Lyle Lovett fans got two shows for the price of one Tuesday night at Wolf Trap, as Lovett and His Acoustic Group essentially opened for themselves. Lovett spent the first half of the show playing some of his favorite songs from years past, most of which appear on his recent album, Release Me. The second half of his 30 song, 2.5 hour set featured many of his popular originals. Taken together, the halves made for a fantastic whole that alternated from rollicking country hoedown to tranquil folk retreat.
The Acoustic Group took the stage before Lovett, opening with a blistering rendition of the bluegrass standard “Garfield’s Blackberry Blossom.” Luke Bulla showed off his skills on the fiddle, while Keith Sewell’s fingers moved blindingly fast over his mandolin. Bassist Victor Krauss (brother of Alison), cellist John Hagen, and drummer Russ Kunkel created a magnificent backing sound that instantly made the crowd forget they weren’t seeing Lovett’s more famous Large Band. Lovett then joined his group (with backup singer Arnold McCuller) for a stellar version of the country classic “Release Me,” the title track to Lovett’s recent album. Next was “White Boy Lost in the Blues,” the Michael Franks number that Lovett said he first heard performed by Sonny Terry and Brownie McGhee. Lovett told the audience that he related to the song, since as a young man in rural Texas he was in “desperate fear of not being funky enough.”
This was one of many interactions with the audience during the evening. Owner of a honey-smooth voice and exceptional talent as a guitarist, Lovett is also a remarkably personable performer with a dry, good-natured Texas humor. Prior to performing Buddy Holly’s “Well All Right,” Lovett told a story about the many places he’d been that try to claim ownership of Holly, who was of course from Texas. This included a breakfast stop at a Perkins restaurant in Iowa where the band (still dressed in their suits, for as Lovett reminded us “when you have a bunch of dudes on the bus you stay dressed all the time”) were told they were in the “birthplace of Buddy Holly.” He also knew how to get a cheer from the local crowd; his cover of Chuck Berry’s “Brown-Eyed Handsome Man” slyly changed a lyric about Hank Aaron to one about Washington Nationals’ outfielder Roger Bernadina.
Speaking of the “dudes on the bus,” it’s evident how much Lovett enjoys playing with them. Lovett frequently stopped his own playing to marvel at his band mates’ abilities, smiling like a proud papa all the while. He also joined McCuller, Bulla, and Sewell as they each played a song from their respective solo records. (McCuller told the crowd his album was called Soon As I Get Paid, to which Lovett quipped “You’re in for a long summer, Arnold.”)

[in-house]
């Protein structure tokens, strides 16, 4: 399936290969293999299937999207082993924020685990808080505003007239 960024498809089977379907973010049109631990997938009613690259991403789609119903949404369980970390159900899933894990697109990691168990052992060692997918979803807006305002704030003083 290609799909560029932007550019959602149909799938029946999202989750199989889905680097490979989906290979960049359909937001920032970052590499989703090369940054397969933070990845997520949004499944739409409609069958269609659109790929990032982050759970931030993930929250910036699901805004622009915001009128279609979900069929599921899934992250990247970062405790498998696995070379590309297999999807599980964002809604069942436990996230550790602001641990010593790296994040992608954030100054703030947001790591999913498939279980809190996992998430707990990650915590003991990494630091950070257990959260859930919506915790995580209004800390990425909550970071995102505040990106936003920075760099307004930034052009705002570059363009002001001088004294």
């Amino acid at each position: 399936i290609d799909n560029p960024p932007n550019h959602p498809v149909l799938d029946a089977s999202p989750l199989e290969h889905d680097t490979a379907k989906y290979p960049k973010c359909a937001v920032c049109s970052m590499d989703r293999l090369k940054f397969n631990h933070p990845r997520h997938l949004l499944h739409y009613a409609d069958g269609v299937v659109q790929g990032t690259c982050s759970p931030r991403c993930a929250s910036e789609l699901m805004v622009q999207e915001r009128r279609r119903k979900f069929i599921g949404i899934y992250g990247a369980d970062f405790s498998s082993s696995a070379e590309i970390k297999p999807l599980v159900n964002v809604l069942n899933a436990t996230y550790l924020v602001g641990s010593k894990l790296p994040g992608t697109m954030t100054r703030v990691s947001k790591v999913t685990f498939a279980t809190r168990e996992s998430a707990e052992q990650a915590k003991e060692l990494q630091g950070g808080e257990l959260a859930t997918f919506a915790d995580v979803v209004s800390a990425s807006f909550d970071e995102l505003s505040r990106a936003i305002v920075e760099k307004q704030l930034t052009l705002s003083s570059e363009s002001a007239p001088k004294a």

Lovett ventured into his own material only twice in the first 18 songs. During a peppy version of “Penguins” from 1994’s highly underappreciated I Love Everybody, Lovett and his band did a little soft-shoe routine to Kunkel’s drumming. Lovett added “Truck Song” from 2003’s My Baby Don’t Tolerate before heading back into material that he said had influenced his career.
By song 19, however, the set switched almost entirely to Lovett’s original material, beginning with “LA County” from 1988’s Pontiac. The crowd seemed to sense it was time to stop paying homage and instead hear the man perform his own material, and he didn’t disappoint. Lovett reached back even further for “This Old Porch,” a song written with Robert Earl Keen from his debut album, followed by the jangly introduction to his most popular song, “If I Had a Boat.” Even though he’s played the song well over 1,000 times, Lovett still seems to relish the way the crowd cheers when Tonto tells the Lone Ranger, “kiss my ass, I bought a boat, and I’m going out to sea.”
Lovett closed the regular set with two rowdy country numbers, his own “That’s Right (You’re Not From Texas)” and the Townes Van Zandt classic “White Freightliner Blues.” After a very brief break, Lovett returned for two songs, playing the quiet “Nobody Knows Me” before giving the band one more chance to shine on “You Can’t Resist It.” A fine country song in its own right, when it’s played live Lovett turns it into a plethora of solos and improv, as Bulla, Sewell, and Hagan had the chance to milk all they could from their instruments. Hagan alternately whacked the strings with his fingers and the body of the instrument with his bow to create an otherworldly sound with his cello before all the players joined in to finish the song.
During the show, Lovett said that Wolf Trap has “the best sound of any amphitheater in the country.” Listening to his astounding set on Tuesday night – the 21st time he’s graced the stage at Filene Center – one wonders how much it’s the amphitheater and how much it’s the remarkable talent on the stage.